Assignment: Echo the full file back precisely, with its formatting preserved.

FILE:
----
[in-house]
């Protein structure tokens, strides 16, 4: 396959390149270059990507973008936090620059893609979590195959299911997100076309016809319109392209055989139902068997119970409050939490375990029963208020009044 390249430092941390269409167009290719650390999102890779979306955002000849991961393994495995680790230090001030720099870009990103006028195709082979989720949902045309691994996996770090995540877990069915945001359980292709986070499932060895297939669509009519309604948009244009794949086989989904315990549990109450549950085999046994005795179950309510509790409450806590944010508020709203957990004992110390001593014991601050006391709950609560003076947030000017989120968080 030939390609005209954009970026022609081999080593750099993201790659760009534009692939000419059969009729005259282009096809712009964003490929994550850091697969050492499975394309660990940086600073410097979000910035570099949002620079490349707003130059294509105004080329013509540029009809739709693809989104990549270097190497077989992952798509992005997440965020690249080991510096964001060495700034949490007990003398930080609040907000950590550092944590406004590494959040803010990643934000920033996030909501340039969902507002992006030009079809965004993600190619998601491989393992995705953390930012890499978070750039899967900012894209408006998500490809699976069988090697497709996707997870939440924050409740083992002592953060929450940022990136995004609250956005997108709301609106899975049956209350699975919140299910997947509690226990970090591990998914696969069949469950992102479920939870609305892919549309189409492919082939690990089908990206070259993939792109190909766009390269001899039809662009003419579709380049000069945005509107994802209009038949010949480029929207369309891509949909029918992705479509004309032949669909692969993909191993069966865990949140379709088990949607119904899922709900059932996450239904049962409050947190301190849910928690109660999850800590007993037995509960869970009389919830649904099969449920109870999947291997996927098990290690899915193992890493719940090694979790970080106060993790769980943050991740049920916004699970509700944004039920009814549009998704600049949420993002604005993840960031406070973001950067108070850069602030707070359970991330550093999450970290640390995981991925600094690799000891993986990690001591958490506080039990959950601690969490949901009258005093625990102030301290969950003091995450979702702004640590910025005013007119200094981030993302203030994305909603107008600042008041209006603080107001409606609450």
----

[in-house]
């Protein structure tokens, strides 16, 4: 396959390149270059990507973008936090620059893609979590195959299911997100076309016809319109392209055989139902068997119970409050939490375990029963208020009044 390249430092941390269409167009290719650390999102890779979306955002000849991961393994495995680790230090001030720099870009990103006028195709082979989720949902045309691994996996770090995540877990069915945001359980292709986070499932060895297939669509009519309604948009244009794949086989989904315990549990109450549950085999046994005795179950309510509790409450806590944010508020709203957990004992110390001593014991601050006391709950609560003076947030000017989120968080 030939390609005209954009970026022609081999080593750099993201790659760009534009692939000419059969009729005259282009096809712009964003490929994550850091697969050492499975394309660990940086600073410097979000910035570099949002620079490349707003130059294509105004080329013509540029009809739709693809989104990549270097190497077989992952798509992005997440965020690249080991510096964001060495700034949490007990003398930080609040907000950590550092944590406004590494959040803010990643934000920033996030909501340039969902507002992006030009079809965004993600190619998601491989393992995705953390930012890499978070750039899967900012894209408006998500490809699976069988090697497709996707997870939440924050409740083992002592953060929450940022990136995004609250956005997108709301609106899975049956209350699975919140299910997947509690226990970090591990998914696969069949469950992102479920939870609305892919549309189409492919082939690990089908990206070259993939792109190909766009390269001899039809662009003419579709380049000069945005509107994802209009038949010949480029929207369309891509949909029918992705479509004309032949669909692969993909191993069966865990949140379709088990949607119904899922709900059932996450239904049962409050947190301190849910928690109660999850800590007993037995509960869970009389919830649904099969449920109870999947291997996927098990290690899915193992890493719940090694979790970080106060993790769980943050991740049920916004699970509700944004039920009814549009998704600049949420993002604005993840960031406070973001950067108070850069602030707070359970991330550093999450970290640390995981991925600094690799000891993986990690001591958490506080039990959950601690969490949901009258005093625990102030301290969950003091995450979702702004640590910025005013007119200094981030993302203030994305909603107008600042008041209006603080107001409606609450």